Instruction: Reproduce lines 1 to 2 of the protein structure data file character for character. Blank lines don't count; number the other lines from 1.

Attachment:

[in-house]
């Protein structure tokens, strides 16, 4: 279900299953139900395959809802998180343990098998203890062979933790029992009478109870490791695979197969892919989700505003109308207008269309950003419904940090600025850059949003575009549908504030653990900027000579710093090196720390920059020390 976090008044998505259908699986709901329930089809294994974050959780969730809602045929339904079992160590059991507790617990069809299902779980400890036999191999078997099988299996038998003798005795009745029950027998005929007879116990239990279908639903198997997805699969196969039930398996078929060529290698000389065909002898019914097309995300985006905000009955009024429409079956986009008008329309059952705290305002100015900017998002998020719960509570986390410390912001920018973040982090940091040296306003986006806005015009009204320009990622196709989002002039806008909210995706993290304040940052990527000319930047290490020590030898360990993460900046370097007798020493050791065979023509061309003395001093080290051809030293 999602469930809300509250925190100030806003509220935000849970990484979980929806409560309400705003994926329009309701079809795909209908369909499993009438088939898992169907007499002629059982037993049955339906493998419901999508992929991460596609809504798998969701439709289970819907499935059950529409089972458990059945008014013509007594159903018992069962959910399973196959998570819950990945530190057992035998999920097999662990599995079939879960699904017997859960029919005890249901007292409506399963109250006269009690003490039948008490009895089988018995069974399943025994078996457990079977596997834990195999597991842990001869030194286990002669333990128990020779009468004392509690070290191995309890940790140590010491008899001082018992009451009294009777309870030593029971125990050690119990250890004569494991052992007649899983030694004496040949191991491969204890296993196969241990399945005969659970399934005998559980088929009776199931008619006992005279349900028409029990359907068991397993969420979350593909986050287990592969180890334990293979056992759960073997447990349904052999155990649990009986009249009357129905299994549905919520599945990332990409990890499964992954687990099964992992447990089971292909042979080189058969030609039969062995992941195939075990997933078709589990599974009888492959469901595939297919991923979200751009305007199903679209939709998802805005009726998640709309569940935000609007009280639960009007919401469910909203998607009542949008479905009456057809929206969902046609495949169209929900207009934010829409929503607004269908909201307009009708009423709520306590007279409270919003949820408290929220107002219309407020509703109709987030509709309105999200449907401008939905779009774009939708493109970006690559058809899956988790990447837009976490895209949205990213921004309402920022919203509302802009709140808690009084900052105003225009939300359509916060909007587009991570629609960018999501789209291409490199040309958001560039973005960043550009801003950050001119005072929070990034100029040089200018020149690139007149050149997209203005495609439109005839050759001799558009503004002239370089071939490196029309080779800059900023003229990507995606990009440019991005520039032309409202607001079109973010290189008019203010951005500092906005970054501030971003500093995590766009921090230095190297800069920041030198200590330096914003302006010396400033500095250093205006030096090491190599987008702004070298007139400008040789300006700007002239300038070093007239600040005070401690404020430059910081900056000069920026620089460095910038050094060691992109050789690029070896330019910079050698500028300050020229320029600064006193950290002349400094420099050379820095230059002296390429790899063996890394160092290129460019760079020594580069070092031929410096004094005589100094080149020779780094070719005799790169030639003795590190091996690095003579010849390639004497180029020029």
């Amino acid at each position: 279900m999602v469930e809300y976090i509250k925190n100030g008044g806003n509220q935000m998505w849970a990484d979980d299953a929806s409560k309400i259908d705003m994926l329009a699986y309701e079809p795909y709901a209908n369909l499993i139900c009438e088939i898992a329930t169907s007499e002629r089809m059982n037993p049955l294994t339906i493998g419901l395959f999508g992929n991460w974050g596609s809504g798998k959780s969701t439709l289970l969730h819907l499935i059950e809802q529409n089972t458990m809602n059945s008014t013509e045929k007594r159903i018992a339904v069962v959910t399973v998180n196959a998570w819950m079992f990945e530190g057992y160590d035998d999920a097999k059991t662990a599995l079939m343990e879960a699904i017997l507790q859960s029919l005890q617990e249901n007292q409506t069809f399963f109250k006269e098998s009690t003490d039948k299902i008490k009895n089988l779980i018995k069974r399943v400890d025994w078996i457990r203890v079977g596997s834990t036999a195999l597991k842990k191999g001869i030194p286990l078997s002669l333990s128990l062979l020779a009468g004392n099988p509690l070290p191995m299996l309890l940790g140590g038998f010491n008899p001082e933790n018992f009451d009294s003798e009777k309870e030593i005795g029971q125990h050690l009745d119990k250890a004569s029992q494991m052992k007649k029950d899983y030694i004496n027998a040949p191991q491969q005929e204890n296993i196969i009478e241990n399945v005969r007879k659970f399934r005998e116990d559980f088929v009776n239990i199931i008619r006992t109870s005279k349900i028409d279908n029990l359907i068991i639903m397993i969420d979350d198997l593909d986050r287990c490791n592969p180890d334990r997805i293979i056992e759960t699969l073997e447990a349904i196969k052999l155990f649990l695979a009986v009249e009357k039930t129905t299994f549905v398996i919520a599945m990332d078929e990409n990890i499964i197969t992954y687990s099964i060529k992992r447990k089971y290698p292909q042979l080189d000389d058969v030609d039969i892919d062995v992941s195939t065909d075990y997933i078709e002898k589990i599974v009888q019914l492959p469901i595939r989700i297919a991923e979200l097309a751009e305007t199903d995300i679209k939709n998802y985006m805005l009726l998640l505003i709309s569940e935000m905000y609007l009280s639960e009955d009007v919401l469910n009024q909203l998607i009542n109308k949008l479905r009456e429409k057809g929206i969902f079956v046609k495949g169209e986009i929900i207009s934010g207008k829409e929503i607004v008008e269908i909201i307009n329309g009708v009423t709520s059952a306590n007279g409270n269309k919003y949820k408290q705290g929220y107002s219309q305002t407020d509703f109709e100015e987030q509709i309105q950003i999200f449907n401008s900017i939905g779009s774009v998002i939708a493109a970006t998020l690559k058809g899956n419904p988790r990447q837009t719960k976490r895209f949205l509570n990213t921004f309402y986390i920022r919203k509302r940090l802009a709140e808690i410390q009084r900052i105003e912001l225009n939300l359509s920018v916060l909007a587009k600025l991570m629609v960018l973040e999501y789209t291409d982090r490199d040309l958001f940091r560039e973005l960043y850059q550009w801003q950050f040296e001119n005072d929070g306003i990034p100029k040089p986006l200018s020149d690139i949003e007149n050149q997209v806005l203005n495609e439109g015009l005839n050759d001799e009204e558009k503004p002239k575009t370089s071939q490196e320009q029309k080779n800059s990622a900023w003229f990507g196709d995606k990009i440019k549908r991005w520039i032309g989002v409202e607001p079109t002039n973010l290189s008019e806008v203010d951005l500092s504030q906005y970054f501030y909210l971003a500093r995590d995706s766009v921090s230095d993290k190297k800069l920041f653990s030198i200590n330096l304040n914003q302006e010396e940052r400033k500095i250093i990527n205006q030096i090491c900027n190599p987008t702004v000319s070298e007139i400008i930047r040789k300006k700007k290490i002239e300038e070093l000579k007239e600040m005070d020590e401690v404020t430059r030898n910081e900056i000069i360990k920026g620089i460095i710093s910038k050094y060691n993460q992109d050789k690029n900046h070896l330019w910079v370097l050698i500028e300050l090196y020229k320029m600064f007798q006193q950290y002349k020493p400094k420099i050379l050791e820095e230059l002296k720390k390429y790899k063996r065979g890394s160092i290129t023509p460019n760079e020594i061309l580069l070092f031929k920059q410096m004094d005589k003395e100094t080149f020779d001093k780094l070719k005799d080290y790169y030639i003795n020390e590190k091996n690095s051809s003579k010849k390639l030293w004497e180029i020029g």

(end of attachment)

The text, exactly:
[in-house]
């Protein structure tokens, strides 16, 4: 279900299953139900395959809802998180343990098998203890062979933790029992009478109870490791695979197969892919989700505003109308207008269309950003419904940090600025850059949003575009549908504030653990900027000579710093090196720390920059020390 976090008044998505259908699986709901329930089809294994974050959780969730809602045929339904079992160590059991507790617990069809299902779980400890036999191999078997099988299996038998003798005795009745029950027998005929007879116990239990279908639903198997997805699969196969039930398996078929060529290698000389065909002898019914097309995300985006905000009955009024429409079956986009008008329309059952705290305002100015900017998002998020719960509570986390410390912001920018973040982090940091040296306003986006806005015009009204320009990622196709989002002039806008909210995706993290304040940052990527000319930047290490020590030898360990993460900046370097007798020493050791065979023509061309003395001093080290051809030293 999602469930809300509250925190100030806003509220935000849970990484979980929806409560309400705003994926329009309701079809795909209908369909499993009438088939898992169907007499002629059982037993049955339906493998419901999508992929991460596609809504798998969701439709289970819907499935059950529409089972458990059945008014013509007594159903018992069962959910399973196959998570819950990945530190057992035998999920097999662990599995079939879960699904017997859960029919005890249901007292409506399963109250006269009690003490039948008490009895089988018995069974399943025994078996457990079977596997834990195999597991842990001869030194286990002669333990128990020779009468004392509690070290191995309890940790140590010491008899001082018992009451009294009777309870030593029971125990050690119990250890004569494991052992007649899983030694004496040949191991491969204890296993196969241990399945005969659970399934005998559980088929009776199931008619006992005279349900028409029990359907068991397993969420979350593909986050287990592969180890334990293979056992759960073997447990349904052999155990649990009986009249009357129905299994549905919520599945990332990409990890499964992954687990099964992992447990089971292909042979080189058969030609039969062995992941195939075990997933078709589990599974009888492959469901595939297919991923979200751009305007199903679209939709998802805005009726998640709309569940935000609007009280639960009007919401469910909203998607009542949008479905009456057809929206969902046609495949169209929900207009934010829409929503607004269908909201307009009708009423709520306590007279409270919003949820408290929220107002219309407020509703109709987030509709309105999200449907401008939905779009774009939708493109970006690559058809899956988790990447837009976490895209949205990213921004309402920022919203509302802009709140808690009084900052105003225009939300359509916060909007587009991570629609960018999501789209291409490199040309958001560039973005960043550009801003950050001119005072929070990034100029040089200018020149690139007149050149997209203005495609439109005839050759001799558009503004002239370089071939490196029309080779800059900023003229990507995606990009440019991005520039032309409202607001079109973010290189008019203010951005500092906005970054501030971003500093995590766009921090230095190297800069920041030198200590330096914003302006010396400033500095250093205006030096090491190599987008702004070298007139400008040789300006700007002239300038070093007239600040005070401690404020430059910081900056000069920026620089460095910038050094060691992109050789690029070896330019910079050698500028300050020229320029600064006193950290002349400094420099050379820095230059002296390429790899063996890394160092290129460019760079020594580069070092031929410096004094005589100094080149020779780094070719005799790169030639003795590190091996690095003579010849390639004497180029020029």